The attorneys at Stok Folk + Kon thoroughly understand the nuanced issues surrounding business valuation in the context of a divorce. If you need advice about how to assess the true value of an enterprise in the Fort Lauderdale area, you should consider contacting one of our experienced divorce lawyers. We take pride in mastering the details of this area and have a forward-thinking approach when it comes to analyzing financial information. Our knowledge can give you a significant edge when it comes to protecting your interests during the division of marital assets.Techniques of Business Valuation
There are a number of situations in which business valuation can be helpful in a divorce. Enterprises involved may include family-owned businesses, consulting businesses, professional practices, and more. A business can be assessed according to either its ongoing value or its liquidated value, but it is more common to use the ongoing value if it is expected to survive past the divorce. Valuation experts like CPAs typically become involved, since this process can be highly technical.
Three main standards can be used in assessing the worth of a business upon divorce. These are the market-based approach, the asset-based approach, and the income-based approach. The market-based approach relies on comparisons to similar businesses that have recently been sold or are about to be sold. This system of valuation is often considered the most accurate, although problems can arise when a business is very distinctive or has accumulated substantial goodwill, which can be hard to quantify.
To compensate for any potential problems with this approach, many valuation experts will adjust it by using the other two approaches. Under the asset-based approach, the expert decides how much money the assets of the enterprise would be worth if the business was liquidated in a sale. If the marital business actually is being liquidated, this may be the most effective method to use. The income-based approach is more dependent on conjecture, for it attempts to compare the current net value of the business against its projected net value in five years. This becomes very complicated and potentially inaccurate if one of the spouses not only owns but also runs the enterprise. Valuation experts usually adjust for risk and market conditions when using this method.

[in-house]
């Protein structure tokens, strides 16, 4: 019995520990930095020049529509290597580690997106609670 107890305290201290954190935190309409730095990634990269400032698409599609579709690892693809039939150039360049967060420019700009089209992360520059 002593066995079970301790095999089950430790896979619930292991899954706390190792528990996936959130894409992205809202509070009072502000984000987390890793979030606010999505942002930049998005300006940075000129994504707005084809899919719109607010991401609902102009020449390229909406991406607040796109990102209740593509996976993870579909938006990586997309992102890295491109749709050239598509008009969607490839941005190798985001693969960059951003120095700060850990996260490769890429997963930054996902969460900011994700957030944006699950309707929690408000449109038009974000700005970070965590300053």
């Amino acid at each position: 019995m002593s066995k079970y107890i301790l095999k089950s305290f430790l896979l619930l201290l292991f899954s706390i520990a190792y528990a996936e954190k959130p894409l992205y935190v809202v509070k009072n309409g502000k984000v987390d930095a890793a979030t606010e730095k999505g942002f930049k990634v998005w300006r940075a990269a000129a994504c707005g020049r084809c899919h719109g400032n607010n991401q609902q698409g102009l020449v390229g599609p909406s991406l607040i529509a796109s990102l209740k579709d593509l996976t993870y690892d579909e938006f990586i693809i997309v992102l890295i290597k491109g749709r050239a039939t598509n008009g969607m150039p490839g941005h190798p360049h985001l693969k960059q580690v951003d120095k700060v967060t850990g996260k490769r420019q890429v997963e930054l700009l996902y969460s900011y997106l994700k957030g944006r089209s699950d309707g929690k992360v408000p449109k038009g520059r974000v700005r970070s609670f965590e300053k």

It is important to note that there is one significant part of a business that is not considered a marital asset and thus will not be divided upon divorce. This is goodwill, which is the part of the enterprise’s value that arises directly from the owner. It would not be appropriate to divide this value between divorcing spouses because only one of them was responsible for creating and maintaining it. Goodwill can be difficult to estimate, but whatever value is attributed to it will remain a separate asset of the individual who established it.Discuss the Division of Assets with an Fort Lauderdale Lawyer
No matter the eventual outcome, the process of business valuation usually is expensive and arduous because of the need to retain experts and the depth of the investigation required. Many couples opt to resolve the division of a business through settlement negotiations rather than sinking substantial resources into a more protracted dispute. The family law attorneys at Stok Folk + Kon are familiar with the complexities of balancing the well-being of an enterprise with the rights of each spouse who has an interest in it. We will help you decide what strategies make the most financial sense for your long-term needs. Our lawyers will work closely with accountants and financial experts to develop a solid understanding of the interest of each spouse in the property. We proudly represent clients in Hollywood, Fort Lauderdale and throughout Florida. To learn more, call us at (954) 237-1777 or contact us online to set up an initial consultation.